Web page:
WACC at 50: Communication advances intensify the need for rights

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Participants in the Symposium on “Communication Rights Today” celebrating WACC’s 50th anniversary 
 Photo: Lorenzo Vargas

The World Association for Christian Communication (WACC) marked its 50th anniversary with a symposium on 14 May exploring new challenges in the field of communication for social change.

In her keynote presentation, Dr Ellen Ueberschär, President of the Heinrich-Böll Foundation, explored the communication context in which WACC was founded, and the continuing – and intensive – challenges for WACC now and in the future.

“Preventing manipulation via mass media and anchoring ethical standards in the media was one of the most important founding impulses for the precursors of WACC after World War II,” she stated. “Today, it is apparent that these standards must be transferred to a completely new sphere.”

Highlighting the profound transformation of communication socially and technologically, she traced changes from media monopolies and restrictions to new initiatives in relation to digital values. These have led to a new paradox today.

“Each and every one of us is not just a consumer, but also a producer of news,” she noted, “One would think that this would have led to democratization. Paradoxically, however, the opposite has happened. The dismantling of media monopolies has promoted the emergence of parallel societies in the digital media world.”

Identifying the “echo chambers” people can set up for themselves to shut out information beyond their comfort zones, she continued, “In other words, social media change, and even intensify, the mandate to stand up for communication rights.”

The symposium took place in Hamburg, Germany, following a three-day meeting of WACC’s Board of Directors.

Some 40 participants engaged in a lively programme which explored the legacy of the 1980s MacBride Report and its continuing relevance today, communication rights in relation to Agenda 2030, the importance of media monitoring to advocacy work, and the concept of a communications rights charter.

In his remarks on the MacBride Report, José Luis Aguirre Alvis, WACC’s Vice-President, highlighted the concepts of “access, dialogue and participation” as central to communication.

“Infrastructure alone does not provide communication. We have to promote accessibility. Dialogue is the practice of listening, listening, listening before talking. And participation is not just asking, it is involving,” he said.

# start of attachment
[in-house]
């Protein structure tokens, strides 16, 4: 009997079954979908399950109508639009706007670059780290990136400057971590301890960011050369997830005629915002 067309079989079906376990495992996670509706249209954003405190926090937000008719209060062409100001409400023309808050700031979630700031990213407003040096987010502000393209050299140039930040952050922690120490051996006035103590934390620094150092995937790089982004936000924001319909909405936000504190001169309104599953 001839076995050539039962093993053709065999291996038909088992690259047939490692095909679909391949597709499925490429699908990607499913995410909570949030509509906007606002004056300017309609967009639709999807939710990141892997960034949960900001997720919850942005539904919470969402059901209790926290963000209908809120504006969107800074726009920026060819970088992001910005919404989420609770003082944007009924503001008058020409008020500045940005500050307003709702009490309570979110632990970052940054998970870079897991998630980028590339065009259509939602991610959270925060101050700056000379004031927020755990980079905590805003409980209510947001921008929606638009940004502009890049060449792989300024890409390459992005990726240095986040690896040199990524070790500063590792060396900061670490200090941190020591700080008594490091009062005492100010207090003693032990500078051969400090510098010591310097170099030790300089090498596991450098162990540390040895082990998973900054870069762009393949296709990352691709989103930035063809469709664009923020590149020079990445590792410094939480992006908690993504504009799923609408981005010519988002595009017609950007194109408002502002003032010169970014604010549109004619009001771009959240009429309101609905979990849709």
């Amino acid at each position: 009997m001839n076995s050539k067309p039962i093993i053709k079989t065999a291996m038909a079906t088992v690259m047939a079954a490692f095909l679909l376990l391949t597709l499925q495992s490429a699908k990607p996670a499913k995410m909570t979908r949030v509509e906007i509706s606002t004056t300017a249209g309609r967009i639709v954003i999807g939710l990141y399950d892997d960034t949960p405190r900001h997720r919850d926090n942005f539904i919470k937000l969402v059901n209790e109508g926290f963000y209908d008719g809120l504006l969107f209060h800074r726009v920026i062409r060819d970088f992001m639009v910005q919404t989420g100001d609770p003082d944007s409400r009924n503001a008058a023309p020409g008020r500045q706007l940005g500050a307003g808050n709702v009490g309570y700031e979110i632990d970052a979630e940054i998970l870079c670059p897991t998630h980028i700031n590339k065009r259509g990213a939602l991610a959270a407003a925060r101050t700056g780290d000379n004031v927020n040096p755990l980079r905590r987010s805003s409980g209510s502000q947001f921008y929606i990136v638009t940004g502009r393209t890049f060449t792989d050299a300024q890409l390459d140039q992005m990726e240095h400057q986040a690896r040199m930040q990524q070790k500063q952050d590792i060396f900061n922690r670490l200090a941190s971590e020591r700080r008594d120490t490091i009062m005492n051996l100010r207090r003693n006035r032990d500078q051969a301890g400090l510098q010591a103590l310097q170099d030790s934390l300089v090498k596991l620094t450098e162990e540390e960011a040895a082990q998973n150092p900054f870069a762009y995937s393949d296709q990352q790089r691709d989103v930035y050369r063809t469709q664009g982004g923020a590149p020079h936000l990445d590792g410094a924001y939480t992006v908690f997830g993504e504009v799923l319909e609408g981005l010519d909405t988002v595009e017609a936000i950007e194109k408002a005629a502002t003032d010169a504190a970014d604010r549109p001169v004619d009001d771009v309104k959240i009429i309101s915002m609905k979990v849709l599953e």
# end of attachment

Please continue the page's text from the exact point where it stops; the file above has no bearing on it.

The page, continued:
In a panel discussion on “Rights and Realities in an Era of Disinformation”, Ralf Peter Reimann, web team leader of the Evangelical Church in the Rhineland, agreed that “Disinformation is important, but what is more critical is the fragmentation of society” in which people do not seek out or offer to engage with news or people outside their comfort zone.

A new set of communication ethics may also be needed. “In my town,” said Reimann, “we used to have two papers – one on the right and one on the left. They had different views, but they agreed on the facts.” He observed that in social media there are no similar journalistic ethics.

Ramon Bultron, Managing Director of the Asia Pacific Mission for Migrants, agreed that “we are living in a world of divided views, interests and perspectives.”

Our challenge, he stated, is that “we have to learn about these views ourselves and identify whose interest they serve.”

In this reality of fragmentation, Sheila George, Director of Communication and Marketing for Wesley Theological Seminary in the USA, churches have a special role to play as “one of the few places where people with different views come together.”

WACC as a pioneer

As a pioneer of the communication rights movement since its foundation in 1968, WACC has been among the few global organizations working to advance the communication rights of marginalized communities around the world.

Dr Samuel Meshack, WACC President, highlighted WACC’s role in “giving expression to people who have been silenced.”

“Information is power,” he stated, and “WACC has been instrumental in getting that power into the hands of people.”

Over the past 50 years, WACC has partnered with thousands of grassroots communities, from indigenous groups to women’s groups to youth groups, to advance communication rights in their local contexts. It has also supported changes in communication policies and structures at the national, regional, and international levels.

WACC’s current priorities were highlighted by newly appointed WACC General Secretary Philip Lee against a background in which millions of people on every continent lack ways to address inequality.

“This is a violation of people’s right to express themselves, to be heard by decision-makers, to be represented accurately in the media, and to access the information they need to change their lives,” he said.

As Ueberschär stated, “To see communication as a whole, something that permeates the entire world of life, from the private sphere to communities, societies and states – something that is not distinct from other areas, but which exerts a profound influence on them, is rooted in them and links them to one another, is an essential prerequisite to understanding today’s communication contexts.”

Full text: Keynote Presentation by Dr Ellen Ueberschär.